Storm spins death and 'a lot of tears' along path

Associated Press
FILE - In this Tuesday, Oct. 30, 2012 file photo, a firefighter leaves the destroyed home in Pasadena, Md where Donald Cannata Sr. was killed overnight when a tree fell on it during superstorm Sandy. (AP Photo/Jose Luis Magana)
.

View gallery

Death blew in on the superstorm's wild winds and sea water torrents, claiming 90-year-olds and children with capriciously toppling trees, taking tall-ship adventurers in mountainous Atlantic waves and average folks just trying to deal with a freakish snowstorm. It felled both heroes rushing into harm's way and, ironically, people simply following advice to play it safe at home.

At least 72 died as the shape-shifting hurricane and winter storm ravaged the eastern U.S., and searchers continued looking for victims Wednesday.

In New York City, a college student went out to take pictures in the borough of Queens and was electrocuted by a downed power line, while across town on Staten Island, an off-duty policeman drowned after moving his family to safety.

Lauren Abraham, who went by the nickname LolaDiva on YouTube, was a makeup artist who worked out of a studio in her parents' Queens home. The recent beauty school graduate was studying at City University of New York's Lehman College, according to her Facebook page. "In her time of reflection she learned to find the beauty in even the darkest situations," her online bio reads.

As the superstorm ravaged New York and floodwater surged into his Staten Island house Monday evening, off-duty NYPD officer Artur Kasprzak, 28, shepherded six adult relatives and a baby to the attic.

Then, according to police, Kasprzak, a six-year veteran of the force, told one of the women he was going to check the basement. When he didn't return, she called 911. Police came quickly with a SCUBA unit, but couldn't access the home because power lines had fallen into the water.

"He went to the basement. And the water just started washing in," his sister Marta told the Daily News. "He was pushed into a window. ... The water just kept coming in."

Bunting draped a firehouse in Easton, Conn., honoring another first responder who rushed to help. Lt. Russell Neary was killed when an enormous tree crashed down on his fire truck as he and others tried to clear storm debris.

"We're a small volunteer department, and so everybody knew everybody," said Casey Meskers, the department vice president. Neary was the president. An insurance executive, he had volunteered for 13 years, and also helped with his children's sports teams.

"We've been on the soccer fields with each other with our kids," Meskers said Wednesday. "There's been a lot of tears shed, I'll tell you."

So many times, trees and heavy limbs that fell to the storm's powerful gusts left mourners along its path.

Two people died when a tree fell on their vehicle in Morris County, N.J., and many others perished inside homes, where they thought they'd be safe — from North Salem, N.Y., where two boys, 11 and 13, were killed when a tree fell on their home, to Pasadena, Md.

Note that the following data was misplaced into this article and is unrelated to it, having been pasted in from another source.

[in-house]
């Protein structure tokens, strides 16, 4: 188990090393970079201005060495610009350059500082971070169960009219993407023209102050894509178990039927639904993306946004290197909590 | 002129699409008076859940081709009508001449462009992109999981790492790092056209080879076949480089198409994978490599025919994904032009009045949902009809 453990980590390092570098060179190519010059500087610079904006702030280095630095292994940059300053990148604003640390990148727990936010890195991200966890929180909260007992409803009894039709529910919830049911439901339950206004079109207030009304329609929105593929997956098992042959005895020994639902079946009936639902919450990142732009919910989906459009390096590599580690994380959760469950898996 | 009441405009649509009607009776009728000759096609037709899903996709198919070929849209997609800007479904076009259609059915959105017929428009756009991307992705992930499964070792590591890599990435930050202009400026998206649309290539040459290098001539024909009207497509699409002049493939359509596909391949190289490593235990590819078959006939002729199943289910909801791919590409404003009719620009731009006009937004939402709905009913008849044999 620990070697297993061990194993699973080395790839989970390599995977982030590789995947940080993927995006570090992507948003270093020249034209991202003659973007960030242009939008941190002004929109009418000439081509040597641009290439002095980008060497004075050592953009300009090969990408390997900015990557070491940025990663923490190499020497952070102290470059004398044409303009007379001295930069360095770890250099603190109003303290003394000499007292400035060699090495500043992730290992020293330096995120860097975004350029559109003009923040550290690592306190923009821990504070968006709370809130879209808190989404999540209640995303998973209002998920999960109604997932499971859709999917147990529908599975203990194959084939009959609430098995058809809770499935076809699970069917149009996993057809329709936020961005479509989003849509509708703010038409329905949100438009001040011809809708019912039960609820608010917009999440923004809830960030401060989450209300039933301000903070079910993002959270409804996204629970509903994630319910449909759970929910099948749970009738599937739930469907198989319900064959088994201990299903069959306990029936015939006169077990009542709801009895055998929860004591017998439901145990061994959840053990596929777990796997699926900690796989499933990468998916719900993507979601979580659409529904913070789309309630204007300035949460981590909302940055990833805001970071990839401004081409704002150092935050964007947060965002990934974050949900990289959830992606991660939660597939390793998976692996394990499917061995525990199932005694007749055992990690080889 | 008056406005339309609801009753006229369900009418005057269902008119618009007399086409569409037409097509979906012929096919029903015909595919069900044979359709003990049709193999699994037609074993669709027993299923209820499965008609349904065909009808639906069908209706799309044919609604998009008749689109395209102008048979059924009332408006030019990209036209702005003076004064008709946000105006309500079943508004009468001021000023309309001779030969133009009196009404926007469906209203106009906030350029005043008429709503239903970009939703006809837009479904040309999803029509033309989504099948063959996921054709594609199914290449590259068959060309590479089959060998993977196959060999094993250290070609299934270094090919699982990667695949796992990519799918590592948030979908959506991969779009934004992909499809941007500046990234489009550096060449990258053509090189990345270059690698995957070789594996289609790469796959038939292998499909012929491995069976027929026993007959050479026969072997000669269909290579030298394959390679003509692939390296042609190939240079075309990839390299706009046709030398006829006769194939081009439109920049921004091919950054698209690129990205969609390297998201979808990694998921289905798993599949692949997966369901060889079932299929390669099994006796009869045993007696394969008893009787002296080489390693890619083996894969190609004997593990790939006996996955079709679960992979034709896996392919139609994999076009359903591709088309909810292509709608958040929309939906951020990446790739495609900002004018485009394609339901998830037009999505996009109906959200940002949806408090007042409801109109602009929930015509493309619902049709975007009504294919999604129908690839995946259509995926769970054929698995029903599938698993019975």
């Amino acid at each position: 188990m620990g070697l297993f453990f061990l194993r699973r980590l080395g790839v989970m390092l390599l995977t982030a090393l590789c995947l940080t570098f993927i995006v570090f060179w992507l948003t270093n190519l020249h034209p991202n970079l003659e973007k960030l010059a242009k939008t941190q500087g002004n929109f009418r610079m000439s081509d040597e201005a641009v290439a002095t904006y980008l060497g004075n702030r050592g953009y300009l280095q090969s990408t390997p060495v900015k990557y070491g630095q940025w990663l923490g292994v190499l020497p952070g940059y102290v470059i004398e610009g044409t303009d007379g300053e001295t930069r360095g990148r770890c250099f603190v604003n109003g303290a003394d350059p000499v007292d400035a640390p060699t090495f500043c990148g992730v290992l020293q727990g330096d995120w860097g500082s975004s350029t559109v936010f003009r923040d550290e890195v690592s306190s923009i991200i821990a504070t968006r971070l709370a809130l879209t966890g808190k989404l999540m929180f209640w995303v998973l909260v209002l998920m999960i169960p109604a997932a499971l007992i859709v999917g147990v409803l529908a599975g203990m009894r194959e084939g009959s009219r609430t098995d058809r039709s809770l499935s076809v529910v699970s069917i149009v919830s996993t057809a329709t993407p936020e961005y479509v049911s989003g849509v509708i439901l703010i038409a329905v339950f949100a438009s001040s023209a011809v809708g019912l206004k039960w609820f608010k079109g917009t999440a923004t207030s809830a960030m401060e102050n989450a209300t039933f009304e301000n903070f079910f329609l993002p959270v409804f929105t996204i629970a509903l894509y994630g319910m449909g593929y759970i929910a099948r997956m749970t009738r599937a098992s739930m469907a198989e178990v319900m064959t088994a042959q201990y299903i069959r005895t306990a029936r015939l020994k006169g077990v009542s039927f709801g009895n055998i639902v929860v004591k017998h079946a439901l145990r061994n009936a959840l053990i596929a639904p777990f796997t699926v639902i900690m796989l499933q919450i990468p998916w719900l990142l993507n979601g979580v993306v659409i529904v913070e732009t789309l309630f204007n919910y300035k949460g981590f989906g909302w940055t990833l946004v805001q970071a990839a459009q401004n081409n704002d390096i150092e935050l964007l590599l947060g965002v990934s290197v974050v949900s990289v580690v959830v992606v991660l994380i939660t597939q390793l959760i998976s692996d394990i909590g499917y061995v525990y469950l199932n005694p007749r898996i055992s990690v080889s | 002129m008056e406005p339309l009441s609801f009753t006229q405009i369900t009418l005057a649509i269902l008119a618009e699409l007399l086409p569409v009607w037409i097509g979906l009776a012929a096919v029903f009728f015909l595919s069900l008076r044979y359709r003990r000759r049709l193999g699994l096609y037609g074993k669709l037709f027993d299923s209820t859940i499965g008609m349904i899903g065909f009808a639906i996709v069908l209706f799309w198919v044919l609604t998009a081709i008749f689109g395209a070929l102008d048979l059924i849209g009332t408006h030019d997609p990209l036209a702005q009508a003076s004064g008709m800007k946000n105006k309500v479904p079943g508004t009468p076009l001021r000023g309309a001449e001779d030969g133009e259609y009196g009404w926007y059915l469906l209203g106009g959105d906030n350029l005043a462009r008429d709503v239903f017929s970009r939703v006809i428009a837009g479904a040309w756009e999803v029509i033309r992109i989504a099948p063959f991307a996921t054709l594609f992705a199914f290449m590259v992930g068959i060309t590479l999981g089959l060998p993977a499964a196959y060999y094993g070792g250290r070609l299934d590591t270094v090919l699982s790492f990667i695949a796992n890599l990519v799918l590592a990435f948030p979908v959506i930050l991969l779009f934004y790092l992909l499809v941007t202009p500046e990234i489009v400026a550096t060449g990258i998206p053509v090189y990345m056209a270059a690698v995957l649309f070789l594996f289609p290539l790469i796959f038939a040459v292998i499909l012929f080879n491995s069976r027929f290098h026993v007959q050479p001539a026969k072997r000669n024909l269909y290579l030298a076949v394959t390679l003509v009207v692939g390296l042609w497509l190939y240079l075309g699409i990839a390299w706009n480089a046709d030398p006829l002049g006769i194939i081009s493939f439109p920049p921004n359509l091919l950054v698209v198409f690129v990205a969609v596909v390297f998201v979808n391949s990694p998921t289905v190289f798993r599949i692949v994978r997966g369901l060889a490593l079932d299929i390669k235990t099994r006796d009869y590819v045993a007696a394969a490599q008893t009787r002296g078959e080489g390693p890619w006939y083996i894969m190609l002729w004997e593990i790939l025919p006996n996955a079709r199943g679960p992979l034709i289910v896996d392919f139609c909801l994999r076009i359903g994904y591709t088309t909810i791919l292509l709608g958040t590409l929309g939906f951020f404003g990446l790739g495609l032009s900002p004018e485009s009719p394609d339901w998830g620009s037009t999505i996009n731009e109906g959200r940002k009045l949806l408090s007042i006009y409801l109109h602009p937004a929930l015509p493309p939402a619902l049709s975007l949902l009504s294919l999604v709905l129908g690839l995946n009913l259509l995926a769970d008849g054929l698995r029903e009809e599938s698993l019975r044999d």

Donald Cannata Sr., 73, was at home in Pasadena, a leafy suburb between Baltimore and Annapolis, when the storm knocked a large tree into his house. The retired civil engineer lived alone with his cat and dog and had stepped into the kitchen just when the tree fell.

He loved photography and opera and was considerate, hardworking and selfless, said his son, Donald Jr., an opinion shared by neighbors. Cannata's son said his father's death "shook me so to the core," partly because they had talked about taking down the tree.

"We talked about it so many times. I said, 'Pop, the tree's getting pretty old,'" Cannata said.

An elderly man trimming a tree in Pennsylvania's Lancaster County was killed when a limb broke and fell on him, authorities said.

A limb fall also killed John Rose Sr. as he and his wife checked fences on his snow-covered 100-acre farm near Philippi, W.Va., on Tuesday. The storm had dumped about seven inches of snow in the region, where Rose was a Republican candidate for the House of Delegates. He had traveled to Charleston regularly to lobby lawmakers on farming and other issues, and he hoped to continue making the trip as a member.

Rose, 60, had previously run a power-washing business and worked as a coal miner, his son George Rose said.

"The whole county knew him," he said.

The storm's blizzard threat was still far off when, churning in the relatively warm Atlantic off Cape Hatteras, N.C., on Monday, Hurricane Sandy engulfed the replica tall ship HMS Bounty. The ship, which was featured in the films "Mutiny on the Bounty" and "Pirates of the Caribbean: Dead Man's Chest," took on water and eventually went down.

Coast Guard rescuers saved most of the 17 crew members, but a search continues for the ship's captain, Robin Wallbridge.

Swept overboard with him was Claudene Christian, 42, who said she was a direct descendant of the man who led the infamous 1789 mutiny on the real HMS Bounty. In the 1962 Bounty film, Marlon Brando starred as lead mutineer Fletcher Christian.